2 min read

ID: 7147

Discovery Date: 02 February 2022, 16:17:48 UTC

Published Date: 2022-02-02 00:00:00

Source: BioMedCentral

Link: https://jneuroinflammation.biomedcentral.com/articles/10.1186/s12974-022-02386-1

Manual Selection: true

Machine Learning Gaussian Naive Bayes Model: false

Abstract

Background: Resolution of inflammation is an active and regulated process that leads to the clearance of cell debris and immune cells from the challenged tissue, facilitating the recovery of homeostasis. This physiological response is coordinated by endogenous bioactive lipids known as specialized pro-resolving mediators (SPMs). When resolution fails, inflammation becomes uncontrolled leading chronic inflammation and tissue damage, as occurs in multiple sclerosis (MS).MethodsSPMs and the key biosynthetic enzymes involved in SPM production were analysed by metabololipidomics and qPCR in active brain lesions, serum and peripheral blood mononuclear cells (PBMC) of MS patients as well as in the spinal cord of mice with experimental autoimmune encephalomyelitis (EAE). We also tested the therapeutic actions of the SPM coined Maresin-1 (MaR1) in EAE mice and studied its impact on inflammation by doing luminex and flow cytometry analysis.ResultsWe show that levels of MaR1 and other SPMs were below the limit of detection or not increased in the spinal cord of EAE mice, whereas the production of pro-inflammatory eicosanoids was induced during disease progression. Similarly, we reveal that SPMs were undetected in serum and active brain lesion samples of MS patients, which was linked to impaired expression of the enzymes involved in the biosynthetic pathways of SPMs. We demonstrate that exogenous administration of MaR1 in EAE mice suppressed the protein levels of various pro-inflammatory cytokines and reduced immune cells counts in the spinal cord and blood. MaR1 also decreased the numbers of Th1 cells but increased the accumulation of regulatory T cells and drove macrophage polarization towards an anti-inflammatory phenotype. Importantly, we provide clear evidence that administration of MaR1 in mice with clinical signs of EAE enhanced neurological outcomes and protected from demyelination.ConclusionsThis study reveals that there is an imbalance in the production of SPMs in MS patients and in EAE mice, and that increasing the bioavailability of SPMs, such as MaR1, minimizes inflammation and mediates therapeutic actions. Thus, these data suggest that immunoresolvent therapies, such as MaR1, could be a novel avenue for the treatment of MS.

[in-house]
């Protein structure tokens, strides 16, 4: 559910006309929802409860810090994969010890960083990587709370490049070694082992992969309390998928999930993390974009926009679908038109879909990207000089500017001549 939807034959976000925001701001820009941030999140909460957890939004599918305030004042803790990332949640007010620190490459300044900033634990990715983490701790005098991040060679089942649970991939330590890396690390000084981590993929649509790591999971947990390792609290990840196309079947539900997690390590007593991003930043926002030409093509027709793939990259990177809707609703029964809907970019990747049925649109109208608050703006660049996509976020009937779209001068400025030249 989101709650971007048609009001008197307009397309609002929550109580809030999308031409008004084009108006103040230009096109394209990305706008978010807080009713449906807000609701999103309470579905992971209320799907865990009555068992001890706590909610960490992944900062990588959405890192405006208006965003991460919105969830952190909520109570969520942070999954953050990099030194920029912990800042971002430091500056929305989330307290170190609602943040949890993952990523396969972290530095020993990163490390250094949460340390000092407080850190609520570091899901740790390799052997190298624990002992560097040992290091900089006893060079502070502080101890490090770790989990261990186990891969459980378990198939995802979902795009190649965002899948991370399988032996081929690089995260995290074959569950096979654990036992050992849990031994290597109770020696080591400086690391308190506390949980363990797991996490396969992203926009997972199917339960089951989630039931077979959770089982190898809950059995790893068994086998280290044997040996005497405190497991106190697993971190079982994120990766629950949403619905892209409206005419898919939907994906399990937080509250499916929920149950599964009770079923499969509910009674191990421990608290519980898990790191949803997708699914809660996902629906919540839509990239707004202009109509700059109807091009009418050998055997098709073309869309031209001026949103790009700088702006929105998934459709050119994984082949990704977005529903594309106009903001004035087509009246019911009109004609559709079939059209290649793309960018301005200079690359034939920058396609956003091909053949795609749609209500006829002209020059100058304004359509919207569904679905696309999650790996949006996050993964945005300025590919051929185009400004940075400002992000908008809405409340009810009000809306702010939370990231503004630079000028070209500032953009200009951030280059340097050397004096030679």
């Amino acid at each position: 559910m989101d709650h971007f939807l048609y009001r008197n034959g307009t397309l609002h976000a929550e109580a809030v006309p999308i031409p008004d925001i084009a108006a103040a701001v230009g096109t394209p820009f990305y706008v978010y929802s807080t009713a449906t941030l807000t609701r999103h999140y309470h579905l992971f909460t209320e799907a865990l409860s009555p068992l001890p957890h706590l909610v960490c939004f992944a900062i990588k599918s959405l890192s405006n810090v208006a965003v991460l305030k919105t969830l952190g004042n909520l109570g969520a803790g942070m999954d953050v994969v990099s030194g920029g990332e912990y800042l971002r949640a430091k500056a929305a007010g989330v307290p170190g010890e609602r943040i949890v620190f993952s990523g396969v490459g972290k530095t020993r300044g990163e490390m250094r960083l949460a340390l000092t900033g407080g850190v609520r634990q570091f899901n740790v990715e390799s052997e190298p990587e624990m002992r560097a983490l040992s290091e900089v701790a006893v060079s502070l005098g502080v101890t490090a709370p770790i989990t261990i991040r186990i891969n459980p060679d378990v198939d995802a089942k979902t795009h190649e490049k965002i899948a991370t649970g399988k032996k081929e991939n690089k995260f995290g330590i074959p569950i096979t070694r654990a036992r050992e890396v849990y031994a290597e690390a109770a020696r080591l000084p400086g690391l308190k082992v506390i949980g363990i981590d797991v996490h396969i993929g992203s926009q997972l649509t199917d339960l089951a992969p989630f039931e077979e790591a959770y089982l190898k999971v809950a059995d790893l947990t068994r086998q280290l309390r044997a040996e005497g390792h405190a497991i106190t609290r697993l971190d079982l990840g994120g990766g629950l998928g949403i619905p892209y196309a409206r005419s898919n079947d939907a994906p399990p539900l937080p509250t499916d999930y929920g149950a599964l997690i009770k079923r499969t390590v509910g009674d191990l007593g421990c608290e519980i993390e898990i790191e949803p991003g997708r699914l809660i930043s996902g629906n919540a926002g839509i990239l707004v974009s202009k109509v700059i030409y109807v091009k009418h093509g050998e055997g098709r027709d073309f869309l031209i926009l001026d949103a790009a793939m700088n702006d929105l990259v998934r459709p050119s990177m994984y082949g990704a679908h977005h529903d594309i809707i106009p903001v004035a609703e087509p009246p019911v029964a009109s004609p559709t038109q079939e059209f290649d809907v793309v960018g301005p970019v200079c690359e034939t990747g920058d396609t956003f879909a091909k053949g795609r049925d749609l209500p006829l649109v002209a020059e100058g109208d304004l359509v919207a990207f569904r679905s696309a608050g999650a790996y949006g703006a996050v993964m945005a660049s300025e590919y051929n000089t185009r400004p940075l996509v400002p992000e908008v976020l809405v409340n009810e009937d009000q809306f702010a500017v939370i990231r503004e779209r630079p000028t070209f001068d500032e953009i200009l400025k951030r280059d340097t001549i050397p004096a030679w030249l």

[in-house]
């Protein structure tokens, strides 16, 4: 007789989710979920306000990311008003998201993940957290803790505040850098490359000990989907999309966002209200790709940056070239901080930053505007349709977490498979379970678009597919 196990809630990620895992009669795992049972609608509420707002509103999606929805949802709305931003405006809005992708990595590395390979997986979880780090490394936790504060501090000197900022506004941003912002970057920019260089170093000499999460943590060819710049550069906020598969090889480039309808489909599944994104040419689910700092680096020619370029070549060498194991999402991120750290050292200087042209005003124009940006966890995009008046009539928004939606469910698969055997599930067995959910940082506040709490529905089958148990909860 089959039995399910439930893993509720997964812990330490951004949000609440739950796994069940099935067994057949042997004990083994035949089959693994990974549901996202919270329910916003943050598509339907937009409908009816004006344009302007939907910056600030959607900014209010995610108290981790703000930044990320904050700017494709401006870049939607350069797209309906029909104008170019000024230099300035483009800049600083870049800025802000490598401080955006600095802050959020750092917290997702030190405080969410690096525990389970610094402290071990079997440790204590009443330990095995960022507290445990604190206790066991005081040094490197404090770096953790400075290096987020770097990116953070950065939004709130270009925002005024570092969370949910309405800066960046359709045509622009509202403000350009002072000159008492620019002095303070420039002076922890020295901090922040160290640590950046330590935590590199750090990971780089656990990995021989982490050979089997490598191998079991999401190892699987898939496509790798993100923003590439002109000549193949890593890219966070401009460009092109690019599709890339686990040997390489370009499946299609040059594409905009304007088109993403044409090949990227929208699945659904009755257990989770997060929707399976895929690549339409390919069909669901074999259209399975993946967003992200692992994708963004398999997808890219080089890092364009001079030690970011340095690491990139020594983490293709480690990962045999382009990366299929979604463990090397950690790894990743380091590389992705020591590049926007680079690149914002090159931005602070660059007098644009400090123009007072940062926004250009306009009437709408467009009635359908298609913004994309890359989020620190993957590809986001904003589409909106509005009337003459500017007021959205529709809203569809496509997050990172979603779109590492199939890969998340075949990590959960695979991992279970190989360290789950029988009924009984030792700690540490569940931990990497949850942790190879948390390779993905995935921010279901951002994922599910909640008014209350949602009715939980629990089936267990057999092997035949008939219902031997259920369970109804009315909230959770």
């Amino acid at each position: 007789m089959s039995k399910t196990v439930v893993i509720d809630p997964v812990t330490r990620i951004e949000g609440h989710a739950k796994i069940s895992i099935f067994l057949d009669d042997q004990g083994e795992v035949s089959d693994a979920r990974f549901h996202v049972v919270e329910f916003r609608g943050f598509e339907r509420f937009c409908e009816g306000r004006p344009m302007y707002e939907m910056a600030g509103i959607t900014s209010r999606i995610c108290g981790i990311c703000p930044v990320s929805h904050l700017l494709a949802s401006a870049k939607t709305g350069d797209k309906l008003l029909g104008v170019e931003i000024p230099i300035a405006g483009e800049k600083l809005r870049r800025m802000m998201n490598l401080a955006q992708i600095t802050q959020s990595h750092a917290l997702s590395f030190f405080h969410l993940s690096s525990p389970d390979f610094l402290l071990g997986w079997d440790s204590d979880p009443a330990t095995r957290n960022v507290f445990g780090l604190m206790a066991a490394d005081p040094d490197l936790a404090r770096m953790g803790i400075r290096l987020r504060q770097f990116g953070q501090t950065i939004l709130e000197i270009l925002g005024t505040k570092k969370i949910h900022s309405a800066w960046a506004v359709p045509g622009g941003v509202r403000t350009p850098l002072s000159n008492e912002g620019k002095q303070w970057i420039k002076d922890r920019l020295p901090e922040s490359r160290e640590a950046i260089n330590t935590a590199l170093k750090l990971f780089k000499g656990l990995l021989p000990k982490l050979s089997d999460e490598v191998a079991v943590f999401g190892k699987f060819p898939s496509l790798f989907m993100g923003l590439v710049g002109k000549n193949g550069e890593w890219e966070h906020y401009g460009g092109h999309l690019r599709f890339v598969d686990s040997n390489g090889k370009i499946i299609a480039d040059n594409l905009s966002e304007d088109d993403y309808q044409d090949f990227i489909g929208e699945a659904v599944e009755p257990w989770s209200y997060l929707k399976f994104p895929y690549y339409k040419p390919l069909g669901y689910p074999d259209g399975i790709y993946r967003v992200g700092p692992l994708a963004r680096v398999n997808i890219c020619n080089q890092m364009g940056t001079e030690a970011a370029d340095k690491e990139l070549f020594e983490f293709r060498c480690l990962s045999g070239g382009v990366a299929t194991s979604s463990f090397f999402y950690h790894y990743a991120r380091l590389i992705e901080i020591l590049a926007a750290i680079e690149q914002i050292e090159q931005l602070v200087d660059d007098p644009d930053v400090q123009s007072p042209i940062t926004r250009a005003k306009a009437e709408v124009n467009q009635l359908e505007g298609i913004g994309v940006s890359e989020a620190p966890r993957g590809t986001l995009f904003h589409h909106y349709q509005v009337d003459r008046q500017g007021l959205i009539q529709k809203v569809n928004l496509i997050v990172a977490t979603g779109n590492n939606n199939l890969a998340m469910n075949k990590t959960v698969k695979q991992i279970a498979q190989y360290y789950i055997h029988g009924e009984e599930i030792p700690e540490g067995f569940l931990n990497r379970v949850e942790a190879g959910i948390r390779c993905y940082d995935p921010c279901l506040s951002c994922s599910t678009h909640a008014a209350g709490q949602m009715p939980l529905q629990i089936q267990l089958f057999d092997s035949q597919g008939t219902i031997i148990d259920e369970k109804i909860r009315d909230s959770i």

Noun Phrases in Title

  • Administration
  • Maresin-1
  • the physiopathology
  • experimental autoimmune encephalomyelitis
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